6. 3D printing
The 3D printing hype continues, as it has found application in almost every industry but still has not reached its limits. Today, 3D printing is not only used for small series products or prototypes, but is even used in the mass production of car parts, for example. In the future, the advantages of 3D printing will be exploited to a much greater extent. Particularly in more cost-intensive productions for individual parts, such as those required in the aerospace industry, as 3D-printed parts can be produced much more cheaply and without loss of quality. The technology has been a hot topic for years but has not been seen as particularly revolutionary, so why is it one of the supply chains trends in 2019? Courtney Rickert McCaffrey, Manager of Thought Leadership, A.T. Kearney, explains why perceptions surrounding 3D-printing are changing across industries, due to rising consumer expectations and increased political risks. 3D printing can meet these needs and significantly shorten the supply chain.
Experts also expect to see the ability to produce multi-material items, such as smartphone components, according to individual customer needs using 3D printing. The potential for 3D applications is high, particularly in the aerospace, medical and consumer goods sectors, given the dynamics of innovation.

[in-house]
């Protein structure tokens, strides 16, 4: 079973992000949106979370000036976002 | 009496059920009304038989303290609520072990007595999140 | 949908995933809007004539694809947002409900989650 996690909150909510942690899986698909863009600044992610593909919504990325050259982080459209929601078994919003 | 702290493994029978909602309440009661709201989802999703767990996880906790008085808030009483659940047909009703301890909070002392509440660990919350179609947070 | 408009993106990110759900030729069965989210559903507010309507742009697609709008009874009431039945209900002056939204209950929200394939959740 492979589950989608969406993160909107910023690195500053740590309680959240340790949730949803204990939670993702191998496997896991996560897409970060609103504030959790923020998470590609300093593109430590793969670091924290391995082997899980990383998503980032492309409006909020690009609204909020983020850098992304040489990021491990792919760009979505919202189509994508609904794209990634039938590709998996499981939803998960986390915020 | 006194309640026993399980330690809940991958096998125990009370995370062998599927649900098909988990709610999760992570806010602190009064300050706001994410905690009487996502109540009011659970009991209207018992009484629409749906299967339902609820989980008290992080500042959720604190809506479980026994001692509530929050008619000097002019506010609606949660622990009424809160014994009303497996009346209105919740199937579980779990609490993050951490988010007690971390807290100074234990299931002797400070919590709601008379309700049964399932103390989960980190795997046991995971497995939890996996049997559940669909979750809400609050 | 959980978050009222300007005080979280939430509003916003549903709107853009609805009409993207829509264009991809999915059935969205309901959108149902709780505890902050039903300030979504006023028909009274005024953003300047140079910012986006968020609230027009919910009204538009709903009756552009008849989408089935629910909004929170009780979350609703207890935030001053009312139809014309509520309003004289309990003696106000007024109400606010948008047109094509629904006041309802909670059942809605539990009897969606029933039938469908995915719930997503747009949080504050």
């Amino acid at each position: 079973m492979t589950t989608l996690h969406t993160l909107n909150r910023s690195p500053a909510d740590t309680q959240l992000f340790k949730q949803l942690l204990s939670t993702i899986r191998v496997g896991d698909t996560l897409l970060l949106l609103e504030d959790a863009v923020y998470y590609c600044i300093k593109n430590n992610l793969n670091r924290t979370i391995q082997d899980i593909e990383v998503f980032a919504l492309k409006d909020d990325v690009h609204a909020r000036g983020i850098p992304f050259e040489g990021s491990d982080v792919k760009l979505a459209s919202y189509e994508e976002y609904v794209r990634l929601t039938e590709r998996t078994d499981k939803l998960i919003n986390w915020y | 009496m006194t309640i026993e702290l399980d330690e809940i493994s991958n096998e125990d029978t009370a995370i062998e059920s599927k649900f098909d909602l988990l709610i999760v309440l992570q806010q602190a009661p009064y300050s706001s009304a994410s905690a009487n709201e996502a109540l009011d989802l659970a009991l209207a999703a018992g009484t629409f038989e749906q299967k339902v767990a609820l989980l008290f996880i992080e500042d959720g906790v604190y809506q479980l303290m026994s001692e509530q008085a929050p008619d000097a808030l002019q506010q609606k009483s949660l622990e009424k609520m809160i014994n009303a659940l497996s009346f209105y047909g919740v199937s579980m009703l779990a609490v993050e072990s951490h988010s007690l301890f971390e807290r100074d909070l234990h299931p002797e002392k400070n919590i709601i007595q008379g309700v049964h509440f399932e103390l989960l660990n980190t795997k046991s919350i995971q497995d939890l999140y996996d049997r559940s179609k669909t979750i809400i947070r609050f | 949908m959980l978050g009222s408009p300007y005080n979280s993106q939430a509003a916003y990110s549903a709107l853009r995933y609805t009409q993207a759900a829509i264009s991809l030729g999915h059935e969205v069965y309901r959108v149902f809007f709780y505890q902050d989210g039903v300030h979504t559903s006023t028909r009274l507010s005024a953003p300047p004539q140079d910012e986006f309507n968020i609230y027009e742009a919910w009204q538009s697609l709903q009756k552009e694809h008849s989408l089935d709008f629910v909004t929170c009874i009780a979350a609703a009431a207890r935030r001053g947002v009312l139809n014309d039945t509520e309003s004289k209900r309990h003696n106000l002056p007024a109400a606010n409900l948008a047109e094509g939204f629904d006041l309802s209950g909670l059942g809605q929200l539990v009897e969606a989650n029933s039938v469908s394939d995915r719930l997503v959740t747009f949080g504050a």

In conclusion, it can be said that all these trends will clearly shape the efficiency and dynamics of the future supply chain. For companies, this means they are required to always be aware of ongoing changes and constantly be on the lookout for innovative solutions. Arguably, the most influential trend is Artificial Intelligence, as it currently holds the greatest potential. Precise and comprehensive goals, which meaningfully integrate AI while optimally adapting it to the industry and company, can contribute to significant competitive advantages and ensure lasting viability.